Here is the link to the script: You must be signed into your fcboe account in order to access it.

Monday, August 12: There will be an informational meeting/audition workshop from 4-5pm in the auditorium. You do not have to attend in order to audition, but if this is your first time auditioning at McIntosh, it is highly encouraged.

Wednesday and Thursday, August 14 & 15: Auditions from 4-6pm. You will choose one day to audition. There is a sign up sheet on the drama room door.

Friday, August 16: Callbacks from 4-6, if necessary.

Week of August 19: Rehearsals begin!

STUDENTS: For access to the script, please see me or send me an email from your fcboe account.


There are two parts to the audition. You will choose a monologue from below and perform it memorized. Then you will be given a sides (a short scene from the play) to read with a partner. You will have a few minutes to go over the scene with your partner before performing it. Depending on the time available, you may be asked to read more than one side.

If necessary, I will post a callback list on Thursday night. The cast list will be posted by Saturday evening, if not before.

Choose one of the monologues below. Do not worry about the gender of the character. Find something that you think you can perform well. You should memorize it. Read the play and know where your monologue is from and what is going on. The context of the monologue should be clear.

JACKIE. Look at me, look at me, I was in the house, I was right down here. I was in the house!! I’m asking you, how does this happen while I’m sitting here doing nothing, not even, just nothing, drinking a glass of wine, chatting with Maddy, not paying attention, not paying attention, and Amy is out there somewhere, if she’s even still out there, if she’s not already lying in a ditch somewhere.

ALAN.  Does it occur to you Maddy, okay, all right , does it occur to you in the least, anywhere in your impossibly pleasant head, that if you maybe hadn’t been over here drinking our wine and boring Jackie to tears with sob stories about your husband, and I’m really sorry you’re having a hard time and all, but maybe if you had n’t been here getting drunk and distracting my wife, she might have noticed our daughter being taken right out from under her nose! (Pause.) Well?!

MADDY. You stop, you stop right now, do you hear me! When I come over here in the afternoons, I can’t even, you listen to me right now: when I do come over it’s to check on your wife because she is, more often than not, tipsy. Sometimes less, sometimes more, but always some. I come over because my son loves to play with Amy but I won’t let him be here with just Jackie, not when she could be passed out.

DETECTIVE 1. Frankly sir, and I’m too freaking tired to be anything else right now, frankly you’re all we’ve got. That thing that turns sometimes? It’s turned. And that’s tough, but I’d bet my entire pension on the fact that the answer is gonna lead us right back to this house. And when it does Mr. Draft, if that’s the  case, then you and I are going to be having an entirely different kind of conversation. Do you understand that? I hope you can understand that. Now, if you don’t mind, we’ll get back to looking for some answers.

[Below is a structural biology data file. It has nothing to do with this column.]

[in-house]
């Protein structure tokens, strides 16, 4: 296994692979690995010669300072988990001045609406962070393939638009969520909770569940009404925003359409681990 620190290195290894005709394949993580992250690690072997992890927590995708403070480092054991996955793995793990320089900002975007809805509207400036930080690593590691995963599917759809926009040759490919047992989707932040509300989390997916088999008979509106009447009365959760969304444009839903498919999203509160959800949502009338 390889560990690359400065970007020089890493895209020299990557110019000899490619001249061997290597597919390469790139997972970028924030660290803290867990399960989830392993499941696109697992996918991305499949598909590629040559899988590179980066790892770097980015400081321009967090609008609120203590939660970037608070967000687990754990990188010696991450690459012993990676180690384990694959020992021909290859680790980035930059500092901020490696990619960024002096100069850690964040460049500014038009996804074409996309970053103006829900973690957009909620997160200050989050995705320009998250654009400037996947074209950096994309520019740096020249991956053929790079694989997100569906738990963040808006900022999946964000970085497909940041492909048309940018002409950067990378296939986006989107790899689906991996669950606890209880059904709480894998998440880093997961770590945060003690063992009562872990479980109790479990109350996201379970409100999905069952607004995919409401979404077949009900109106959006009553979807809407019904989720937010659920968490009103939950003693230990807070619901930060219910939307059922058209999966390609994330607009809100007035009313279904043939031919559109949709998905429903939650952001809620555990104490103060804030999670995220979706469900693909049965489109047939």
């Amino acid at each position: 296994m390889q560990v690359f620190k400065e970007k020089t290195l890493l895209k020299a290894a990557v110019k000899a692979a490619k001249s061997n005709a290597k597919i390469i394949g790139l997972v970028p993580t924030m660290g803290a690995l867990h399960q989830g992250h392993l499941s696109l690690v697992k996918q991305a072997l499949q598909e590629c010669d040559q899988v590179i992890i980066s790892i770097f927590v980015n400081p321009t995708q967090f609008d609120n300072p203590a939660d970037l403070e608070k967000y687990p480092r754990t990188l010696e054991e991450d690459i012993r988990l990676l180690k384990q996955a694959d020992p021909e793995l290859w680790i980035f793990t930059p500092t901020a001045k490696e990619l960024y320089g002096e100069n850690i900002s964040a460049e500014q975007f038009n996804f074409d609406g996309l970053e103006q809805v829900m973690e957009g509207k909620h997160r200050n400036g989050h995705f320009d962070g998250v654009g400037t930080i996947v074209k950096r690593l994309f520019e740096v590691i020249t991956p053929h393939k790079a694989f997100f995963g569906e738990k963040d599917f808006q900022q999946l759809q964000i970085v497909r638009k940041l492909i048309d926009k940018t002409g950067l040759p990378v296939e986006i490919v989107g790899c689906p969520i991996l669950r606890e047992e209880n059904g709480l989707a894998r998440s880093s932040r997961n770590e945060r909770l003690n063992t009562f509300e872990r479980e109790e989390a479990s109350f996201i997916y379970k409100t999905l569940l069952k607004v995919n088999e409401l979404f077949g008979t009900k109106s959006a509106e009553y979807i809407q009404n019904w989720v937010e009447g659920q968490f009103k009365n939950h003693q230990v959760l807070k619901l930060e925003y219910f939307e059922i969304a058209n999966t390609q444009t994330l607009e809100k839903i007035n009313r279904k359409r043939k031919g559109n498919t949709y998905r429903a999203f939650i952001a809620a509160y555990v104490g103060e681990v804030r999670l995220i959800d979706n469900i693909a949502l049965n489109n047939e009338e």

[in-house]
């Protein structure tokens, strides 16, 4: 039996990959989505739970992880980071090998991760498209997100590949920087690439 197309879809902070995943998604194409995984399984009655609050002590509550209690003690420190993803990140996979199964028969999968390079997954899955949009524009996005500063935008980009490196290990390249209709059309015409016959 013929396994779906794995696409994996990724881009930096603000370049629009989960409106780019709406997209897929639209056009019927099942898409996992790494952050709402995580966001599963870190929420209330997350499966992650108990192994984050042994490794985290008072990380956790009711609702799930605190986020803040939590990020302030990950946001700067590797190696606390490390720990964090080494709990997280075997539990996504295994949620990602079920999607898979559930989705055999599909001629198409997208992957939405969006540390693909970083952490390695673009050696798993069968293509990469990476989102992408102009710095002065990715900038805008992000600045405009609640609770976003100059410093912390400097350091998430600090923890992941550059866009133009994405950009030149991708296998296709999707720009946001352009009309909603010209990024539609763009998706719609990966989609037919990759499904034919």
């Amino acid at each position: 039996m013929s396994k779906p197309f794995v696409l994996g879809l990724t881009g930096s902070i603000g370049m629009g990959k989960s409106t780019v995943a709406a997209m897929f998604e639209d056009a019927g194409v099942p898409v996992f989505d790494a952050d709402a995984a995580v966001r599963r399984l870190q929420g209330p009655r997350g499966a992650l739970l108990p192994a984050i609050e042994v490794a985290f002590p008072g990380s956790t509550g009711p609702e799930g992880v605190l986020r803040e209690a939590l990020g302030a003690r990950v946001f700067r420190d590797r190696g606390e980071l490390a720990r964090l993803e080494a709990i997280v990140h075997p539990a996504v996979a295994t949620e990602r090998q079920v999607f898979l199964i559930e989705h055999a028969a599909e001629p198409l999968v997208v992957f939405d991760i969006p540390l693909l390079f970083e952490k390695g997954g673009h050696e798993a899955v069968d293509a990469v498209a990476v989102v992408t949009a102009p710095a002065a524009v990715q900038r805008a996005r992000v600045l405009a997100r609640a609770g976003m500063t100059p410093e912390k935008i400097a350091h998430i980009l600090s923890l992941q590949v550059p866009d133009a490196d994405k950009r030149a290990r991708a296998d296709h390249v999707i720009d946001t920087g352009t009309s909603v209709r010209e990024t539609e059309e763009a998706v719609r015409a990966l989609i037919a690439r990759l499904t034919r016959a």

ALAN. You know what I’d be doing?! I’d be upstairs, reading my daughter a bedtime story. I’d be giving her a hug and telling her I’d keep her safe. And it wouldn’t be a lie, if I knew what was going on, it wouldn’t be a lie, I could keep her safe. But I couldn’t and just like you, all of you, just like you Maddy, my daughter was taken. Amy was taken. And instead  of grieving for the little girl that I…that I might never see again, no,instead of that, I’m doing this? This?! Fighting with you, on my front lawn, in the dark, I don’t think so. I don’t think so.

AMY. Okay, don’t get mad, but that’s my fault. I thought you might get in trouble, thought people might blame you and Dad. And I got upset. He was just trying to make it better. So it would be easier, so people would know it was larger than just you. It doesn’t sound right; it didn’t work out how I thought, I was a stupid little girl, but he’s going to return them; he is going to give the kids back. I made him a deal. Because you came here, I was able to make a deal.


You will be asked to read at least one side. Make certain you have read the play, so you will know the context of the sides.

These character descriptions only touch the surface and are not a substitute for reading the play!

Alan Draft: A young father. Educated, affluent. Works in the city. After Amy disappears, tries his best to keep things together.

Jackie Draft: A young mother. Educated, affluent. Not dealing well with their move to the suburbs. After Amy disappears, she falls further and further into grief. 

Maddy: A neighbor and single mother. Described near the beginning as “impossibly pleasant” though a bit pushy. Confident and not afraid to speak her mind. After her son disappears, she becomes desperate and blames Jackie and Alan.

Detectives 1 & 2: Competent and matter-of-fact. They’ve worked together for at least a few years and they know what they’re doing. Detective 1 is the lead detective, while Detective 2 is the one who is willing to push buttons if s/he thinks it will help the case.

Neighbors: Welcoming and smiling, with maybe a touch of smugness lurking underneath. Think of the nicest, friendliest cult imaginable.  They just want you to be happy. At least at first.

Reporters: Crisp and efficient. Must have clear and clean enunciation. 

Doll: A mechanical woman, built from spare parts. Has a sing-song voice and at least a hint of creepiness.

Amy: Described as “an idea of a young woman.” Kind, thoughtful, confident.